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The catalytic aspartate is protonated in the Michaelis complex formed between trypsin and an in vitro evolved substrate-like inhibitor: a refined mechanism of serine protease action.

Artikel i vetenskaplig tidskrift
Författare Weixiao Yuan Wahlgren
Gábor Pál
József Kardos
Pálma Porrogi
Borbála Szenthe
András Patthy
László Gráf
Gergely Katona
Publicerad i The Journal of biological chemistry
Volym 286
Nummer/häfte 5
Sidor 3587-96
ISSN 1083-351X
Publiceringsår 2011
Publicerad vid Institutionen för kemi
Sidor 3587-96
Språk en
Länkar dx.doi.org/10.1074/jbc.M110.161604
Ämnesord Animals, Aspartic Acid, chemistry, Catalysis, Catalytic Domain, Crystallography, X-Ray, Insect Proteins, chemistry, genetics, metabolism, Mutation, Missense, Protein Binding, Protein Conformation, Protons, Serine Proteases, chemistry, Trypsin, chemistry, metabolism
Ämneskategorier Strukturbiologi, Kvantkemi, Biokemi

Sammanfattning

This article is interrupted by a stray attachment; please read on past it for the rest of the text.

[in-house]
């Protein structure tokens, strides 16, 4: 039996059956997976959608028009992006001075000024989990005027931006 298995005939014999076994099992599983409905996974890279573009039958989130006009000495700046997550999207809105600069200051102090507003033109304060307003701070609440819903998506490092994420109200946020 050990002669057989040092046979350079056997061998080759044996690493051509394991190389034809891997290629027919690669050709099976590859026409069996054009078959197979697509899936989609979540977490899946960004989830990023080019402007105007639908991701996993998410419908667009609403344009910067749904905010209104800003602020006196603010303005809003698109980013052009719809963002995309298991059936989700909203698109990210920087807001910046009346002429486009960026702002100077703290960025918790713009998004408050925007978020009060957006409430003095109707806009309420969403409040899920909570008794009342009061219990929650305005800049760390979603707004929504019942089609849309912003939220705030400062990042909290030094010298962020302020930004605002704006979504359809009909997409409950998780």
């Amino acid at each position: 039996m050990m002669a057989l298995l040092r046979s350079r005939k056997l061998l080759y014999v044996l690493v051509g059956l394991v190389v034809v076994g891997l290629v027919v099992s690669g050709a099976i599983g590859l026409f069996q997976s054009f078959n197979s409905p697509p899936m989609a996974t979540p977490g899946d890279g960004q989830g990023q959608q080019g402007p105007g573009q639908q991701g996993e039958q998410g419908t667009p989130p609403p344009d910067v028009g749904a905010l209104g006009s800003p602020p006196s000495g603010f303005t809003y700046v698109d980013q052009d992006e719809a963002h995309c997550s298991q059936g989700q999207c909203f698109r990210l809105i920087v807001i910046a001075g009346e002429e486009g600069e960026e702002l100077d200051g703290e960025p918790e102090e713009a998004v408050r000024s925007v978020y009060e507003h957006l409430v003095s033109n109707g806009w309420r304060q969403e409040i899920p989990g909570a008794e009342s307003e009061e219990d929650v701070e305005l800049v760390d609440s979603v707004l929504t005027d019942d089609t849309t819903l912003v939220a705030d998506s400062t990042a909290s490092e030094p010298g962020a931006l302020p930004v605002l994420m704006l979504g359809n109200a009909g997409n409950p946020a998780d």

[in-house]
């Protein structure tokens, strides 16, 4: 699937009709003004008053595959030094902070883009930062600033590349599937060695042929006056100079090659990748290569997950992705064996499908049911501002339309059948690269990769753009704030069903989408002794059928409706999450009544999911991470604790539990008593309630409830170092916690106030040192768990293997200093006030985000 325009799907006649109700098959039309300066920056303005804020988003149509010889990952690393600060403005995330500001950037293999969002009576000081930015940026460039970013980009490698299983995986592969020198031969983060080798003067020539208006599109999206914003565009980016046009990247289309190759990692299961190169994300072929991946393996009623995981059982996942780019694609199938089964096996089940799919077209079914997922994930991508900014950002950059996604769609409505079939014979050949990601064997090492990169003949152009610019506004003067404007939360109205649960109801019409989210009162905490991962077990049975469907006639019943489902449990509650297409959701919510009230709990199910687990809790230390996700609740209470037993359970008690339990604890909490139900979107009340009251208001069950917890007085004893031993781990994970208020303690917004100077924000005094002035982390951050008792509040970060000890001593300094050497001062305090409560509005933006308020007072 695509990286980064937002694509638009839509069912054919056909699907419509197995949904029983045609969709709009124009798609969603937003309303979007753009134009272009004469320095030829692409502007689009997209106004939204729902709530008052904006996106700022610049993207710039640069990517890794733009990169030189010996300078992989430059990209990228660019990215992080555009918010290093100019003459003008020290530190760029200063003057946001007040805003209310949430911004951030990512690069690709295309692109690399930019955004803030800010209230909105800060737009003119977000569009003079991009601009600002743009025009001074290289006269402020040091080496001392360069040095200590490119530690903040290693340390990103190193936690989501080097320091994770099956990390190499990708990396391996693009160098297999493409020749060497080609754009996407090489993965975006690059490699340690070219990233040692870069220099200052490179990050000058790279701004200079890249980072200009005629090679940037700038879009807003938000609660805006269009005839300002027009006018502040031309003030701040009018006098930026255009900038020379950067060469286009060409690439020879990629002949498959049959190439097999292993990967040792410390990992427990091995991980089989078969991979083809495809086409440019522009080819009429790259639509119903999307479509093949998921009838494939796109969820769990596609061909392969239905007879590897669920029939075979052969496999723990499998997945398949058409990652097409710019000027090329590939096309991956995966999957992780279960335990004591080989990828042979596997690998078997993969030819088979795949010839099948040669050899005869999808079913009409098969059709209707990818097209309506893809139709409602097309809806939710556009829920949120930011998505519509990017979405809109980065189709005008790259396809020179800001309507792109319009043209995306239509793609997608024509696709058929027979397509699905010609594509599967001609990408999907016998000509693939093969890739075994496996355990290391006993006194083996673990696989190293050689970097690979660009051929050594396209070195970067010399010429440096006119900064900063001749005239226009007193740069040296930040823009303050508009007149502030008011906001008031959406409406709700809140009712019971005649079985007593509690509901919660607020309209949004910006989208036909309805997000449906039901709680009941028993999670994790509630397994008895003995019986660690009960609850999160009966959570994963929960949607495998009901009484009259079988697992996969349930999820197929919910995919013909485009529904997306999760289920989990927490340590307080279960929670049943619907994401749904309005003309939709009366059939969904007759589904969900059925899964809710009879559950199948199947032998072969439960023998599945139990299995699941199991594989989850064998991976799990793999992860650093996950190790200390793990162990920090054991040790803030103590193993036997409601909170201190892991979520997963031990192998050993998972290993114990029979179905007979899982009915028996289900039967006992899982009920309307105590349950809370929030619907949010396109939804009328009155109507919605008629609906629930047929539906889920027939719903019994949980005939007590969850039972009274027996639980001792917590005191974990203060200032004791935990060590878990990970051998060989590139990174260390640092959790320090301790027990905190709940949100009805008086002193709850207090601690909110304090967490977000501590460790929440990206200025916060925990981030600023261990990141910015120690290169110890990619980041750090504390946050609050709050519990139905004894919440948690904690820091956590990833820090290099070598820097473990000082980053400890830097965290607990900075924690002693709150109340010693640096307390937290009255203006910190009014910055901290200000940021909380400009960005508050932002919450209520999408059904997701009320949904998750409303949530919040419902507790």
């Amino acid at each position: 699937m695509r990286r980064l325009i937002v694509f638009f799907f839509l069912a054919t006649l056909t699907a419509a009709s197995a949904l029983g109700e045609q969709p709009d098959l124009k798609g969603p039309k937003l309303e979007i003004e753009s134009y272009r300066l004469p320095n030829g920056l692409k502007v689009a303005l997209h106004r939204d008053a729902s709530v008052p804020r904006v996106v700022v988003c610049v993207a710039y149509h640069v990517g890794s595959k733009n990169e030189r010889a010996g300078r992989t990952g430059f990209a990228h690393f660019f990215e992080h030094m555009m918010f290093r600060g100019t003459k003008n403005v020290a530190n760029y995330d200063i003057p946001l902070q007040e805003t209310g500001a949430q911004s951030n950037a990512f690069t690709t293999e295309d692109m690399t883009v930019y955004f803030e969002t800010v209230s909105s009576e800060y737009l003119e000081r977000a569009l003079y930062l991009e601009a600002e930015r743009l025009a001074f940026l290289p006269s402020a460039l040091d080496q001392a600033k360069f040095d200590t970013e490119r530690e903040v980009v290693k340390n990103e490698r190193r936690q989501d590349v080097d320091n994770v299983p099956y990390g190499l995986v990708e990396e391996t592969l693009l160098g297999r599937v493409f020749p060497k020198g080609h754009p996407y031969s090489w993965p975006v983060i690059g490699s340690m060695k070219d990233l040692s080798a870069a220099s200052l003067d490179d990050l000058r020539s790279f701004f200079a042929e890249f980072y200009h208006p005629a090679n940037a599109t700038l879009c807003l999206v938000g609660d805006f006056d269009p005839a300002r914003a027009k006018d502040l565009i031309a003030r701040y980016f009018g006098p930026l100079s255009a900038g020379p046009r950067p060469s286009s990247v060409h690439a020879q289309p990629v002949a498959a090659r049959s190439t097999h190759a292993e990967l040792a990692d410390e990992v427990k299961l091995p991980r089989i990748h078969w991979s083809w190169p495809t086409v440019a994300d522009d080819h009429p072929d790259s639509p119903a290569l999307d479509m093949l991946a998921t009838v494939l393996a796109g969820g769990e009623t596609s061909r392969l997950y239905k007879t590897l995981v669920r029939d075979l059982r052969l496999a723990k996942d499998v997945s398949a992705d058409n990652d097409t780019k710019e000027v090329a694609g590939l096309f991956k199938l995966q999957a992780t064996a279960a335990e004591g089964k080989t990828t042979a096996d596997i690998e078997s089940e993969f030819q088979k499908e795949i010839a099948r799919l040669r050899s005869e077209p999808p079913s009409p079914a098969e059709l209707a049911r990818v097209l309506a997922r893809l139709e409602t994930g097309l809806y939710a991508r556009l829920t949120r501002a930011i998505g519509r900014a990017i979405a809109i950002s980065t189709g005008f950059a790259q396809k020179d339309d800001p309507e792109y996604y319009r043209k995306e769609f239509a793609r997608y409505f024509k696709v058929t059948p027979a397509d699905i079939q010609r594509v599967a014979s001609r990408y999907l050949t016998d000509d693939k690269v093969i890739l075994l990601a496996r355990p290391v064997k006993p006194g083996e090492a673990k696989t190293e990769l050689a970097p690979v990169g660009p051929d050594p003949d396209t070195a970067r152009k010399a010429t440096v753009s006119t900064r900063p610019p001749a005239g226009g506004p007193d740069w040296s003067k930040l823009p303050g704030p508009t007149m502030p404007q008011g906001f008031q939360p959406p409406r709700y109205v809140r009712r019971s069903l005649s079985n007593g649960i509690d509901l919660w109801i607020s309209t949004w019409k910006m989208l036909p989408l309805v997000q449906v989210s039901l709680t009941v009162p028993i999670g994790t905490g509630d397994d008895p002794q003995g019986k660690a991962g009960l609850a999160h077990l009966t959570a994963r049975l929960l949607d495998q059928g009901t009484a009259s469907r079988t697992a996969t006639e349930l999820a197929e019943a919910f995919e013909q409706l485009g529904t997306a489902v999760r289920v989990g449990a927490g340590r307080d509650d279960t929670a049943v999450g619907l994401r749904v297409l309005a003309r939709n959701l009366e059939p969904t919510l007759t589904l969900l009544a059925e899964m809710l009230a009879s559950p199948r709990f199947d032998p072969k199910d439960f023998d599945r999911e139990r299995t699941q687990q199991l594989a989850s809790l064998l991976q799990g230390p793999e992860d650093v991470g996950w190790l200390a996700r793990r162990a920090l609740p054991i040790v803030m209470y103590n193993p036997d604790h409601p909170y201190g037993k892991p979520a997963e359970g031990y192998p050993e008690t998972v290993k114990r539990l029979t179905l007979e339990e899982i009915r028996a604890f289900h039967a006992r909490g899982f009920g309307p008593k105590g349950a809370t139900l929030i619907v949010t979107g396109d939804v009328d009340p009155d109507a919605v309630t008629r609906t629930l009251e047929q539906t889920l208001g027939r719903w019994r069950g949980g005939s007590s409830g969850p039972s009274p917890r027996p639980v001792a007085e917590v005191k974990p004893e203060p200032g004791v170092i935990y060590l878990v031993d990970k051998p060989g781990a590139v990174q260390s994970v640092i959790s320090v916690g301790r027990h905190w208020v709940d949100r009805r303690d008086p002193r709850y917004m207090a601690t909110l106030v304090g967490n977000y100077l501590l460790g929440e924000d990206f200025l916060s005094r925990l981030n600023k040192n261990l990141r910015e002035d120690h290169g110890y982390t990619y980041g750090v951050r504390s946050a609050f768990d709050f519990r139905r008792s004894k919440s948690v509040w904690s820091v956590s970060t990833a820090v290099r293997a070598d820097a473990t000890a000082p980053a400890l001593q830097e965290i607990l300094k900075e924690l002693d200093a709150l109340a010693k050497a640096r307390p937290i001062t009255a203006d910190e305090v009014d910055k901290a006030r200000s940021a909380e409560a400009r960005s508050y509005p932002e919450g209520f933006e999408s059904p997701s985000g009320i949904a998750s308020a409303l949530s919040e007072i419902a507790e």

The mechanism of serine proteases prominently illustrates how charged amino acid residues and proton transfer events facilitate enzyme catalysis. Here we present an ultrahigh resolution (0.93 Å) x-ray structure of a complex formed between trypsin and a canonical inhibitor acting through a substrate-like mechanism. The electron density indicates the protonation state of all catalytic residues where the catalytic histidine is, as expected, in its neutral state prior to the acylation step by the catalytic serine. The carboxyl group of the catalytic aspartate displays an asymmetric electron density so that the O(δ2)-C(γ) bond appears to be a double bond, with O(δ2) involved in a hydrogen bond to His-57 and Ser-214. Only when Asp-102 is protonated on O(δ1) atom could a density functional theory simulation reproduce the observed electron density. The presence of a putative hydrogen atom is also confirmed by a residual mF(obs) - DF(calc) density above 2.5 σ next to O(δ1). As a possible functional role for the neutral aspartate in the active site, we propose that in the substrate-bound form, the neutral aspartate residue helps to keep the pK(a) of the histidine sufficiently low, in the active neutral form. When the histidine receives a proton during the catalytic cycle, the aspartate becomes simultaneously negatively charged, providing additional stabilization for the protonated histidine and indirectly to the tetrahedral intermediate. This novel proposal unifies the seemingly conflicting experimental observations, which were previously seen as either supporting the charge relay mechanism or the neutral pK(a) histidine theory.

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